Update Posted February 07, 2012
USG Chancellor Hank Huckaby Advocates Board Policy at House Higher Education Committee Meeting
On Tuesday, January 31, University System Chancellor Hank Huckaby spoke on behalf of the Board of Regents and the University System, alongside Technical College System Commissioner Ron Jackson, on House Bill 59. The House Higher Education Committee, chaired by Representative Carl Rogers, heard testimony from members of the community and organizations regarding the carryover legislation from 2011.
Sponsored by Representative Tom Rice, HB 59 would ban undocumented students from attending any public institution of higher education in Georgia. The bill amends current law “to clarify that postsecondary education is a state and local public benefit; to reserve postsecondary education benefits to citizens and lawfully present and eligible aliens; to require verification of the eligibility for such applicants for such benefits through the federal SAVE program.”
“We all know of the vigorous debate about undocumented immigrants receiving public benefits. In the university system, the debate centers on whether undocumented students should be admitted and if so, how much should they pay. Today I am here to ask you to allow the Regents’ current policy to continue to achieve what are our shared goals,” said Chancellor Huckaby.
“I believe our current policy addresses the concerns some of you have that the System should ensure that all undocumented students pay out-of-state tuition, that no Georgians should be denied a seat in college if they were academically qualified because of an undocumented student, and that educating undocumented students would not cost Georgia taxpayers,” he added.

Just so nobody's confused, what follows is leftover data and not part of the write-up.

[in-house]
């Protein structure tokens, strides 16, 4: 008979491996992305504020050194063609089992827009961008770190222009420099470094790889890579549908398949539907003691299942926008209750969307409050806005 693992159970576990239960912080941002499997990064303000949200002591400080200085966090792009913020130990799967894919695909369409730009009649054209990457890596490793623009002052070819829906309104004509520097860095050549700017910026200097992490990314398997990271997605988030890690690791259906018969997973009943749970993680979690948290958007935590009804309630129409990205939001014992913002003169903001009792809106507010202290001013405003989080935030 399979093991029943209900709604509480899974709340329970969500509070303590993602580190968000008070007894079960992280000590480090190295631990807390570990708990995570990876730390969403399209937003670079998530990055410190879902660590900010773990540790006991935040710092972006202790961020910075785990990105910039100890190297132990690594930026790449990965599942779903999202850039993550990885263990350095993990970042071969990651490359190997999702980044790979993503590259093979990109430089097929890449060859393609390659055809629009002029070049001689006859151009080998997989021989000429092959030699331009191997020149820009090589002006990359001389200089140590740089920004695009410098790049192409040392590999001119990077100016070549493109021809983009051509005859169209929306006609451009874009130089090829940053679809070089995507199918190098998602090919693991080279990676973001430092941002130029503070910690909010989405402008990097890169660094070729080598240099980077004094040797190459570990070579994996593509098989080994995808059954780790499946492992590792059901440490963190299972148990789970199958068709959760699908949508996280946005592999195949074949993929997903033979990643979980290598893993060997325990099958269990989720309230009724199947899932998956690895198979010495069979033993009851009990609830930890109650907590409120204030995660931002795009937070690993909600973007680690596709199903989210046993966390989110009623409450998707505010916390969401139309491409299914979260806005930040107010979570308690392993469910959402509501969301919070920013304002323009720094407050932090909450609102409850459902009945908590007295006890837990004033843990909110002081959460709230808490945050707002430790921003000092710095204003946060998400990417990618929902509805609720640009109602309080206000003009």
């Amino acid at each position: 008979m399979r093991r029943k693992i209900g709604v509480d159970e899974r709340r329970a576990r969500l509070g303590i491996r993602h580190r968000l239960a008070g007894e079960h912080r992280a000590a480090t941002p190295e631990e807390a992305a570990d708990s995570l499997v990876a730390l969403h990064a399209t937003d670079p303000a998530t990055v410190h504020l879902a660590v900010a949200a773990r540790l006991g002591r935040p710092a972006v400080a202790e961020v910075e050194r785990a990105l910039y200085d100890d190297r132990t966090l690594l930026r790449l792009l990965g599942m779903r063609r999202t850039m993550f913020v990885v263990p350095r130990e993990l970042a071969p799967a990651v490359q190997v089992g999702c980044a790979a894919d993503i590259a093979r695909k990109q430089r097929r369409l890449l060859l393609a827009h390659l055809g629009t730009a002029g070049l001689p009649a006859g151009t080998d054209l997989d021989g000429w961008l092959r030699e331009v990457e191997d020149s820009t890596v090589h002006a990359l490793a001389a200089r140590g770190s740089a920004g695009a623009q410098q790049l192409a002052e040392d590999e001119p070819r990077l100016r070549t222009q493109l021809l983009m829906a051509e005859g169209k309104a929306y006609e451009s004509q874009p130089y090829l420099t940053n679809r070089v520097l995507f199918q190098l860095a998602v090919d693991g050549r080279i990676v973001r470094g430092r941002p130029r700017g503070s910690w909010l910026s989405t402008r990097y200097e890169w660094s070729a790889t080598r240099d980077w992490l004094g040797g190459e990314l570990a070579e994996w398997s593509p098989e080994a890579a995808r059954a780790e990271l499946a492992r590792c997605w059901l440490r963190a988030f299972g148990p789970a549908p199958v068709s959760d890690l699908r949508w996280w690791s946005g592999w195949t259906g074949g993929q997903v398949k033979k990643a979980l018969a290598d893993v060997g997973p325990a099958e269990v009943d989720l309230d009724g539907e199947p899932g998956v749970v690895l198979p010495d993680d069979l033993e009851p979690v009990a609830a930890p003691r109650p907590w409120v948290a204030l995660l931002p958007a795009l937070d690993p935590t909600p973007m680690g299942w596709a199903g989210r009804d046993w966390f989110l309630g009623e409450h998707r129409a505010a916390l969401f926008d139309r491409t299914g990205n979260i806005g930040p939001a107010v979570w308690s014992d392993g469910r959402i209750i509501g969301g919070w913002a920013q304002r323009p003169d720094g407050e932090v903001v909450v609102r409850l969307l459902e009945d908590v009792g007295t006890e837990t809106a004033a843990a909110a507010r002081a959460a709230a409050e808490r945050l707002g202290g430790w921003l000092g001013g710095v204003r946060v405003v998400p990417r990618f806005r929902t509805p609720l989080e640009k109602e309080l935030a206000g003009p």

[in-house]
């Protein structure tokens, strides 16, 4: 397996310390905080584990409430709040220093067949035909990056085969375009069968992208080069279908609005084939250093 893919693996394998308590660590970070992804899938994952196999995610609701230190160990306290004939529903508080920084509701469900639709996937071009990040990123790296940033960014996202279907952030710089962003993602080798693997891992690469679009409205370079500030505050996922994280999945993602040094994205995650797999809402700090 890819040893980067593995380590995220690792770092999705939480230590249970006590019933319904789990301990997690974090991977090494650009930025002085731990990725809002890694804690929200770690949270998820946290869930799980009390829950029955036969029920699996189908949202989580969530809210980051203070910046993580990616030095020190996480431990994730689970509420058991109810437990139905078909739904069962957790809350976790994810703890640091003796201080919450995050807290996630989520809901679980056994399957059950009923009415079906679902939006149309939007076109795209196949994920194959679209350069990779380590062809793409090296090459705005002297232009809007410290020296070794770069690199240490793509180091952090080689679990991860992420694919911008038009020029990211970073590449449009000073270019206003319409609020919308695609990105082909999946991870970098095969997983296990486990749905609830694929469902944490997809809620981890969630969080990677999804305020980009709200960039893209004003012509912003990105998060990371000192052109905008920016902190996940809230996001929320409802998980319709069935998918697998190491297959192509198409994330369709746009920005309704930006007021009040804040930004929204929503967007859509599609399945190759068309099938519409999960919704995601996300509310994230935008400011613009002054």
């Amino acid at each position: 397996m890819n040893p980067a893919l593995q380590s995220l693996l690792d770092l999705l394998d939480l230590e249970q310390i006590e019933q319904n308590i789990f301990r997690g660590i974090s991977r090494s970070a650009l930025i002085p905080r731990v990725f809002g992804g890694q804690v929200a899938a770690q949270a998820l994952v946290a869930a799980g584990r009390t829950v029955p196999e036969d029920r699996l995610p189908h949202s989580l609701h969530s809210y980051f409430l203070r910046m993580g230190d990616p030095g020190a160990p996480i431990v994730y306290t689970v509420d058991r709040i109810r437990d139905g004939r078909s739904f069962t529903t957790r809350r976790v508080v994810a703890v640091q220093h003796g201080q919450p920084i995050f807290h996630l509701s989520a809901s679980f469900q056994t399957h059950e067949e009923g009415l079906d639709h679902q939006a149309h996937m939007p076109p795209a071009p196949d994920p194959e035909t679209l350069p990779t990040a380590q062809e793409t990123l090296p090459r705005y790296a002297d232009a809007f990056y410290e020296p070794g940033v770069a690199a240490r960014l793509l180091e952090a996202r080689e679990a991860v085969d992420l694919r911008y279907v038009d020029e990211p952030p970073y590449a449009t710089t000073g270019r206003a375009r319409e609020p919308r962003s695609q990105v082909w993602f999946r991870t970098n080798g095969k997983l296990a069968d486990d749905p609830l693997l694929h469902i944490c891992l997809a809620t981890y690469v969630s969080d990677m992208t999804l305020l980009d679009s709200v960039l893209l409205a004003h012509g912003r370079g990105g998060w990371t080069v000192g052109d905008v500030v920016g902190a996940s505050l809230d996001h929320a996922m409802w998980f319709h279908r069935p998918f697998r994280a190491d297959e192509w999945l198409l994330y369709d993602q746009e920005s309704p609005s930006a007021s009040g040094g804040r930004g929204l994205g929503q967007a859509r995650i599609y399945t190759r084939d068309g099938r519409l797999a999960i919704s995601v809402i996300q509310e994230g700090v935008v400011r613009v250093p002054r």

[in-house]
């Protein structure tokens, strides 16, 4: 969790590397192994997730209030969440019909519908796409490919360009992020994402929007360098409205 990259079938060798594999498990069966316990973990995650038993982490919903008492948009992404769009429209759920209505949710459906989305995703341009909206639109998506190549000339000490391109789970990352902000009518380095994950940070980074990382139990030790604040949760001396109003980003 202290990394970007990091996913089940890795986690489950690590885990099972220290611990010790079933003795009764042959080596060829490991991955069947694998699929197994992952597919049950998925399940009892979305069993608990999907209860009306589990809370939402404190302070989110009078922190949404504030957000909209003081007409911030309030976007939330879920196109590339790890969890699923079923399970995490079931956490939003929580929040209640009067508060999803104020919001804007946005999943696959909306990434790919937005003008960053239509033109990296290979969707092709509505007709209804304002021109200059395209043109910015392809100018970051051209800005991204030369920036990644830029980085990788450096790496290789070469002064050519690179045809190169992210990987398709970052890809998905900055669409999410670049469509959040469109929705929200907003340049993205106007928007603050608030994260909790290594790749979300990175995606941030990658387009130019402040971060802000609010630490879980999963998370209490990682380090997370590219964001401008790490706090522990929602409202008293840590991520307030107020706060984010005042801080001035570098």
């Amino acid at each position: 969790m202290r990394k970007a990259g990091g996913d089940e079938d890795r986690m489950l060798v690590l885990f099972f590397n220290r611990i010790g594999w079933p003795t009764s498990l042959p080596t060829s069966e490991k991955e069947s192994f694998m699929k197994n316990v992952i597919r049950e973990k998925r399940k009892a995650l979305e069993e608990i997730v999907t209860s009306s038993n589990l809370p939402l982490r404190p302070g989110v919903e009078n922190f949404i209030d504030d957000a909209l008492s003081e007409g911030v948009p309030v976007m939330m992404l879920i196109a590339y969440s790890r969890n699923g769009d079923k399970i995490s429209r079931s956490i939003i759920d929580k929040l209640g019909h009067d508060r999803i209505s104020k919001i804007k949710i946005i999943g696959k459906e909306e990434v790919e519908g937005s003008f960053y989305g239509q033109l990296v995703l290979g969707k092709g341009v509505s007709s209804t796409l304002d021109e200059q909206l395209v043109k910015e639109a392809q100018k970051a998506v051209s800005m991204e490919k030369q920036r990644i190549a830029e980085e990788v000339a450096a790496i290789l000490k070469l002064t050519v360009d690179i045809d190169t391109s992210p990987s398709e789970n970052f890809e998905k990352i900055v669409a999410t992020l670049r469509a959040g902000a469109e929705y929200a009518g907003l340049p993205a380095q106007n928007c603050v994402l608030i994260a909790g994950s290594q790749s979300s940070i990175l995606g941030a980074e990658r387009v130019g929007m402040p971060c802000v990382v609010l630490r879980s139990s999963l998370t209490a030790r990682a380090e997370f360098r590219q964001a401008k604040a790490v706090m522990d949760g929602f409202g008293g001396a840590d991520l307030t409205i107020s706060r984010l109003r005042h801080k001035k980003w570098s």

The regents approved in October 2010 a policy on the admission of students, including undocumented students, which went into affect in fall 2011. The policy has four points:
• The addition of language on all applications that outlines the legal penalties for “false swearing,” or knowingly providing incorrect information on the forms.
• The addition of language on all applications that, for the first time, requires applicants to state whether they are seeking in-state tuition. This helps institutions to make a decision on whether or not additional residency verification is necessary.
• A requirement that USG institutions verify the lawful presence in the United States of any applicant seeking in-state tuition and not applying for federal financial aid, which has its own stringent verification processes. Approximately 60 percent of our students do apply for federal aid. If verification cannot be made, these students are charged out-of-state tuition.
• A policy that any person not lawfully present in the United States shall not be eligible for admission to any USG institution which, for the two most recent academic years, did not admit all academically qualified applicants.
Fall 2011 University System enrollment was 318,000 students. Of those students, less than one-tenth of one percent are undocumented according to University System reports. Those undocumented students pay out-of-state tuition, which at slightly more than three times the in-state tuition rate, which more than covers the cost of their education, said Huckaby.
Huckaby went on to note a related issue, which he respectfully addressed – graduating more students is a key goal of the University System in contributing to Georgia’s economic development. He believes students, who through no fault of their own are undocumented, should be educated to the highest levels.
Georgia’s policy regarding undocumented students and higher education follows most states that requires those students to pay out-of-state tuition and follows a “common sense approach to a complex issue” Huckaby noted.
In closing, Huckaby testified, “long-term, we want to protect Georgians, promote the state as a place to do business, and encourage all individuals to pursue education, but we do not wish to offer anyone an undue benefit. I believe that the current board policy achieves all of these goals and would ask you to consider giving us the opportunity to address this through board policy. We will continue to work closely with you to make sure that our policy achieves our common aims.”
The committee also heard testimony from a number of people who attended the meeting. No action was taken on the proposed bill and it is anticipated that another hearing will be held later in the session.